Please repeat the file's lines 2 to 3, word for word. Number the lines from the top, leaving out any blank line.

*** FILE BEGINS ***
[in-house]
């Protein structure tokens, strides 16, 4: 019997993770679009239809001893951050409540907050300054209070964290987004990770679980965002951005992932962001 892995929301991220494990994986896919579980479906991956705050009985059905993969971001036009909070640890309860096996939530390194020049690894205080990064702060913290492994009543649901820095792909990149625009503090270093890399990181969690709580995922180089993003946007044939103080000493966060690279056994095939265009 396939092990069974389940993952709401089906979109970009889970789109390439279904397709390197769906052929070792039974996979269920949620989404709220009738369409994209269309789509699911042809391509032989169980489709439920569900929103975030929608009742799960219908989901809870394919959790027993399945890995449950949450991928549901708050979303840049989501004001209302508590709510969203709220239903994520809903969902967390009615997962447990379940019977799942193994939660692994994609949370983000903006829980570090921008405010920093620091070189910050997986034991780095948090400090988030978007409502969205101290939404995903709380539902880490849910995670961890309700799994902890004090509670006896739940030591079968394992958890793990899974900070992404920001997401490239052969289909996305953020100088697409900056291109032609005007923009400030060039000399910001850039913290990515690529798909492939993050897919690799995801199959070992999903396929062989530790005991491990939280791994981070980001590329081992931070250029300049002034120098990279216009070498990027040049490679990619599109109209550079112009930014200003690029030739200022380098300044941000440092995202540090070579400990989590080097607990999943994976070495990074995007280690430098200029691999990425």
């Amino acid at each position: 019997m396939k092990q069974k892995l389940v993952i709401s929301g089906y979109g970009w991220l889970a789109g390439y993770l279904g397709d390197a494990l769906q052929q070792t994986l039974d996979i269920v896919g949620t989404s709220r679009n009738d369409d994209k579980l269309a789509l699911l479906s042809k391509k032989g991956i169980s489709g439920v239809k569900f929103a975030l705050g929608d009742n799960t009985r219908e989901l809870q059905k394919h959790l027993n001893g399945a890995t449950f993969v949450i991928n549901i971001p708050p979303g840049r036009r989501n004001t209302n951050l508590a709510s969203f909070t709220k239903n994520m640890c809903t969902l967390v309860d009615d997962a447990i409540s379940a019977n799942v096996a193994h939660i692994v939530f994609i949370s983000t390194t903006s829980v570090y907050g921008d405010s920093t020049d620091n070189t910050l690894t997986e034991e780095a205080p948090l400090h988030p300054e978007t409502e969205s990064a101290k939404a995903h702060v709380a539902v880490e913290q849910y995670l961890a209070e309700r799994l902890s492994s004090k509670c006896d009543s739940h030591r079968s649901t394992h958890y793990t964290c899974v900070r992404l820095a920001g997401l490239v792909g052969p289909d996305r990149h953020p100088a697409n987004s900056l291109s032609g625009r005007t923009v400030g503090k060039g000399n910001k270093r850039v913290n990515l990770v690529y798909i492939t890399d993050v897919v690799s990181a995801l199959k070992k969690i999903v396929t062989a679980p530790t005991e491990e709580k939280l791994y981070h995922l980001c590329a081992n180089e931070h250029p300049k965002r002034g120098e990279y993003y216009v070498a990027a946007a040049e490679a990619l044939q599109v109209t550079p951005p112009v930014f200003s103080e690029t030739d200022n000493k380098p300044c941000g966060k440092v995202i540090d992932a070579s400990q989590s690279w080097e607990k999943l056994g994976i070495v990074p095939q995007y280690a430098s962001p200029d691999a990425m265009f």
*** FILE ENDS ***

């Protein structure tokens, strides 16, 4: 019997993770679009239809001893951050409540907050300054209070964290987004990770679980965002951005992932962001 892995929301991220494990994986896919579980479906991956705050009985059905993969971001036009909070640890309860096996939530390194020049690894205080990064702060913290492994009543649901820095792909990149625009503090270093890399990181969690709580995922180089993003946007044939103080000493966060690279056994095939265009 396939092990069974389940993952709401089906979109970009889970789109390439279904397709390197769906052929070792039974996979269920949620989404709220009738369409994209269309789509699911042809391509032989169980489709439920569900929103975030929608009742799960219908989901809870394919959790027993399945890995449950949450991928549901708050979303840049989501004001209302508590709510969203709220239903994520809903969902967390009615997962447990379940019977799942193994939660692994994609949370983000903006829980570090921008405010920093620091070189910050997986034991780095948090400090988030978007409502969205101290939404995903709380539902880490849910995670961890309700799994902890004090509670006896739940030591079968394992958890793990899974900070992404920001997401490239052969289909996305953020100088697409900056291109032609005007923009400030060039000399910001850039913290990515690529798909492939993050897919690799995801199959070992999903396929062989530790005991491990939280791994981070980001590329081992931070250029300049002034120098990279216009070498990027040049490679990619599109109209550079112009930014200003690029030739200022380098300044941000440092995202540090070579400990989590080097607990999943994976070495990074995007280690430098200029691999990425």
């Amino acid at each position: 019997m396939k092990q069974k892995l389940v993952i709401s929301g089906y979109g970009w991220l889970a789109g390439y993770l279904g397709d390197a494990l769906q052929q070792t994986l039974d996979i269920v896919g949620t989404s709220r679009n009738d369409d994209k579980l269309a789509l699911l479906s042809k391509k032989g991956i169980s489709g439920v239809k569900f929103a975030l705050g929608d009742n799960t009985r219908e989901l809870q059905k394919h959790l027993n001893g399945a890995t449950f993969v949450i991928n549901i971001p708050p979303g840049r036009r989501n004001t209302n951050l508590a709510s969203f909070t709220k239903n994520m640890c809903t969902l967390v309860d009615d997962a447990i409540s379940a019977n799942v096996a193994h939660i692994v939530f994609i949370s983000t390194t903006s829980v570090y907050g921008d405010s920093t020049d620091n070189t910050l690894t997986e034991e780095a205080p948090l400090h988030p300054e978007t409502e969205s990064a101290k939404a995903h702060v709380a539902v880490e913290q849910y995670l961890a209070e309700r799994l902890s492994s004090k509670c006896d009543s739940h030591r079968s649901t394992h958890y793990t964290c899974v900070r992404l820095a920001g997401l490239v792909g052969p289909d996305r990149h953020p100088a697409n987004s900056l291109s032609g625009r005007t923009v400030g503090k060039g000399n910001k270093r850039v913290n990515l990770v690529y798909i492939t890399d993050v897919v690799s990181a995801l199959k070992k969690i999903v396929t062989a679980p530790t005991e491990e709580k939280l791994y981070h995922l980001c590329a081992n180089e931070h250029p300049k965002r002034g120098e990279y993003y216009v070498a990027a946007a040049e490679a990619l044939q599109v109209t550079p951005p112009v930014f200003s103080e690029t030739d200022n000493k380098p300044c941000g966060k440092v995202i540090d992932a070579s400990q989590s690279w080097e607990k999943l056994g994976i070495v990074p095939q995007y280690a430098s962001p200029d691999a990425m265009f």